Debate Stakes

Republican presidential challenger Mitt Romney rallies his supporters at a campaign event in Denver, Colorado, Oct. 1.

Mr. Romney would dearly love to change the trajectory of this race, which right now is headed in the president’s direction.  But how?  Be more aggressive?  That carries enormous risks.

In the Republican Party primary elections, Mr. Romney was consistently the best debater of the bunch.  He could be effective on the attack.  But he could also come off at times as a little snooty and arrogant, like the time he challenged Texas Governor Rick Perry to a $10,000 bet.  Yeah, Mitt, everybody’s got a spare $10,000 in cash lying around the house.  Whatcha want to bet on?

And President Obama can, at times, come across as a bit aloof and professorial.  If Mr. Romney can find a way to deflate him a bit in those moments, he might be able to score points with voters.

The problem for the Romney campaign is that he’s behind in some many key states with so little time left. He has to have something dramatic happen to really change the momentum of the race.

In fact, even some die-hard conservatives are clearly watching the polls and getting a bit disillusioned.  One woman I interviewed last week out in Virginia’s Shenandoah Valley, a bastion of conservative thought, already has a plan in case Mr. Obama wins a second term.  Her solution?  Impeach him, based, she says, on several federal laws he has already supposedly broken.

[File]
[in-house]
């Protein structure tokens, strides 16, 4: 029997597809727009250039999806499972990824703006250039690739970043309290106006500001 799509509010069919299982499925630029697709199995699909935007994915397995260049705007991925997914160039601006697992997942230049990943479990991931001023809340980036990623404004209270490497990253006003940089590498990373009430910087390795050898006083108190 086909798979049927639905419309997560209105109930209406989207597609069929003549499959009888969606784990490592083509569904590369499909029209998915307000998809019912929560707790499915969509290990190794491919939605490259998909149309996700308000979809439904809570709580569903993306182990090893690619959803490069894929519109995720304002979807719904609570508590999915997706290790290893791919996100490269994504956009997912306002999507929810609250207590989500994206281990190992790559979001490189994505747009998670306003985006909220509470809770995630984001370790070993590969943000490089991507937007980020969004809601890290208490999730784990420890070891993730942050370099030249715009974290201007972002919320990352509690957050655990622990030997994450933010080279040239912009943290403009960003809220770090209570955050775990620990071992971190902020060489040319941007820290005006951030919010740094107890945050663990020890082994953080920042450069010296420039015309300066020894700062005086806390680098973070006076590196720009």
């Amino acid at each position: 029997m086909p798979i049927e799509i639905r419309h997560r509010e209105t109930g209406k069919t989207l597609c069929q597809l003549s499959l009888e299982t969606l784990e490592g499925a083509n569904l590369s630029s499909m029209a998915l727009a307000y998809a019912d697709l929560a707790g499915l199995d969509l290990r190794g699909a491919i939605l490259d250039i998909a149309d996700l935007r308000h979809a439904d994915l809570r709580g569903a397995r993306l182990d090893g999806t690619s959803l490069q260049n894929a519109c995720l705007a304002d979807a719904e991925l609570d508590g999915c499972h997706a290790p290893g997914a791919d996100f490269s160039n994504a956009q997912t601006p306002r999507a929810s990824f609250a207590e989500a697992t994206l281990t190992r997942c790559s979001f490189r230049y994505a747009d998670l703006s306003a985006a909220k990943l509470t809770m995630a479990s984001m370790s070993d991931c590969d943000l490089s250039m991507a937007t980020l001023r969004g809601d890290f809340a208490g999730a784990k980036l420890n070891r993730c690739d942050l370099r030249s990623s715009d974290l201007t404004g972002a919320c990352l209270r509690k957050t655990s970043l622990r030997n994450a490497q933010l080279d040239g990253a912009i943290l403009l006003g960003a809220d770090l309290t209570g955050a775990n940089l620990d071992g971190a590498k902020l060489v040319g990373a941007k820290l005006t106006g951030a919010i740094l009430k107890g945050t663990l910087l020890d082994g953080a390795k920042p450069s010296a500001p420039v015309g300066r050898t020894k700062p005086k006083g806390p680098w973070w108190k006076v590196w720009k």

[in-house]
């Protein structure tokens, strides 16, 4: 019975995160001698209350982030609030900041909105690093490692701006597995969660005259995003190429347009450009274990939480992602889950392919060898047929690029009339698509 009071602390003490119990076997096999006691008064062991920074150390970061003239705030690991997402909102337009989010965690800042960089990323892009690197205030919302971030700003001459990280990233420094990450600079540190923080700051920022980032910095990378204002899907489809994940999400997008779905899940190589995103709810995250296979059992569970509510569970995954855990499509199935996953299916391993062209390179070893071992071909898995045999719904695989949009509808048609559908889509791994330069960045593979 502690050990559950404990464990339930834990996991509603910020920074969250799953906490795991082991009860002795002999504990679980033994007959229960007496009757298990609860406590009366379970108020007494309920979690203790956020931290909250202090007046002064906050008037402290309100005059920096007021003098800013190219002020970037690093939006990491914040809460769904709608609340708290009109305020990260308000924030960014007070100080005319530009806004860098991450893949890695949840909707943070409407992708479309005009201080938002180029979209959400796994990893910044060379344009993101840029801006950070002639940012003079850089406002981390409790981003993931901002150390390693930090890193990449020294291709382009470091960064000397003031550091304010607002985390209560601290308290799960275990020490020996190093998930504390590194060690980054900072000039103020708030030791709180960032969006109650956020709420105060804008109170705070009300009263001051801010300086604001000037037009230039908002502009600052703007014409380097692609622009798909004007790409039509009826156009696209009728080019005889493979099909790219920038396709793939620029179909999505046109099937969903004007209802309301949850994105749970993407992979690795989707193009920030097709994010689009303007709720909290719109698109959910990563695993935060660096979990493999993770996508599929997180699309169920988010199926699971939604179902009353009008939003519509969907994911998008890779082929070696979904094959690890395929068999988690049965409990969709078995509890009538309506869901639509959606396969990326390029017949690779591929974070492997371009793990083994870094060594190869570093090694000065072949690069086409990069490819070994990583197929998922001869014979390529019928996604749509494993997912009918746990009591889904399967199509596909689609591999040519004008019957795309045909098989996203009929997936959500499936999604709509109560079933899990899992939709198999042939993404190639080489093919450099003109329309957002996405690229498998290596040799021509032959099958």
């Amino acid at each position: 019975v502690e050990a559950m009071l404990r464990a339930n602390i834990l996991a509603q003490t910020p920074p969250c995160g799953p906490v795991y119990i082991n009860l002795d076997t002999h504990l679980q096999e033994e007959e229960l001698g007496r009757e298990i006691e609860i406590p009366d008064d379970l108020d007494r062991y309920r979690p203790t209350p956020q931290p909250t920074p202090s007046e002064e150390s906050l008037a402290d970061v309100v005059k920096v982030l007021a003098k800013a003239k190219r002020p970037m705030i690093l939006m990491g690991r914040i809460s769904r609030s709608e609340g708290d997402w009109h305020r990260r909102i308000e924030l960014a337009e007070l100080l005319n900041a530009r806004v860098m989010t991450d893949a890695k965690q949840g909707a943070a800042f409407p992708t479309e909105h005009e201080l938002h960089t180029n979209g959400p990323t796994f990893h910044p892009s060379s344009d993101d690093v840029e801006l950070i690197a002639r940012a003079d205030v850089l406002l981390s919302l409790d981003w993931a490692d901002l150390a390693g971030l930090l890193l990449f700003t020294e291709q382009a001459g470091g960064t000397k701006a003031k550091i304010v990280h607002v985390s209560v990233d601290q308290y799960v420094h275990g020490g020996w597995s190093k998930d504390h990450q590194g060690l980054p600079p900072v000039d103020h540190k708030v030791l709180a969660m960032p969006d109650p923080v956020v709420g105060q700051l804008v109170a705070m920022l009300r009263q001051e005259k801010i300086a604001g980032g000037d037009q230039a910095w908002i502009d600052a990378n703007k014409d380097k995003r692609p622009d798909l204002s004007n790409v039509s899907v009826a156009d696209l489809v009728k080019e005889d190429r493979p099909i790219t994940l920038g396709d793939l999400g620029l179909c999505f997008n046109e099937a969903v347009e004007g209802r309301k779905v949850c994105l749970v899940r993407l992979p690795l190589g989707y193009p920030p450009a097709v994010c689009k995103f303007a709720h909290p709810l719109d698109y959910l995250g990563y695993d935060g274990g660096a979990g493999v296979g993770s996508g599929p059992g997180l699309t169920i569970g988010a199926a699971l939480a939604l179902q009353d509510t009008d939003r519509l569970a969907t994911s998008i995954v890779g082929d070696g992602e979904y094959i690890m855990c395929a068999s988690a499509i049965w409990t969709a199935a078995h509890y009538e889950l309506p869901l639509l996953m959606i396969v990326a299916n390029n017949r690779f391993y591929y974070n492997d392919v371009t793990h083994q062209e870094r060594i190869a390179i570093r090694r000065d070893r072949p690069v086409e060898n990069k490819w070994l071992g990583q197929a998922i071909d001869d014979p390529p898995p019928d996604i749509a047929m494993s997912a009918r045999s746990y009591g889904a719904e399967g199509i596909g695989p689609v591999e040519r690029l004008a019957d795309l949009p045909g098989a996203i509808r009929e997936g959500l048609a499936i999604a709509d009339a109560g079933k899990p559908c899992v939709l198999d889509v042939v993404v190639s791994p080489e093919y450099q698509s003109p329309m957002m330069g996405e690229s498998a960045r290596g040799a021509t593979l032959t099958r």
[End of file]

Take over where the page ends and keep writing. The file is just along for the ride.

All she has to do now is convince Republican congressional leaders.  Of course, they have other problems at the moment — like holding onto their majority in the House of Representatives and trying to win the majority away from Democrats in the Senate.  Impeachment may have to wait.

Heading into the debate both parties have a major fear.  The fear for Democrats is that their supporters won’t show up in sufficient numbers on election day, allowing Mr. Romney to win a low-turnout election.  The fear for Republicans is that Mr. Romney has already lost the election and that his lackluster convention, coupled with his gaffe about writing off 47 percent of Americans as dependent on government, have sealed his fate.  The debates, especially the first one, may be Mr. Romney’s last and best hope for a game-changing moment in this year’s campaign.

 

 

 

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Jim Malone

Jim Malone

After a stint in the Peace Corps in Swaziland, Jim joined VOA in 1983 as a reporter and anchor on English broadcasts to Africa.  He served as East Africa correspondent, then covered Congress in the early 1990′s.   Since 1995, Jim has served as VOA national correspondent responsible for coverage of U.S. politics, elections, the Supreme Court and Justice Department.  Jim has been involved in VOA’s election coverage since the 1984 presidential campaign and has co-anchored live VOA broadcasts of numerous national political conventions, candidate debates and election night coverage.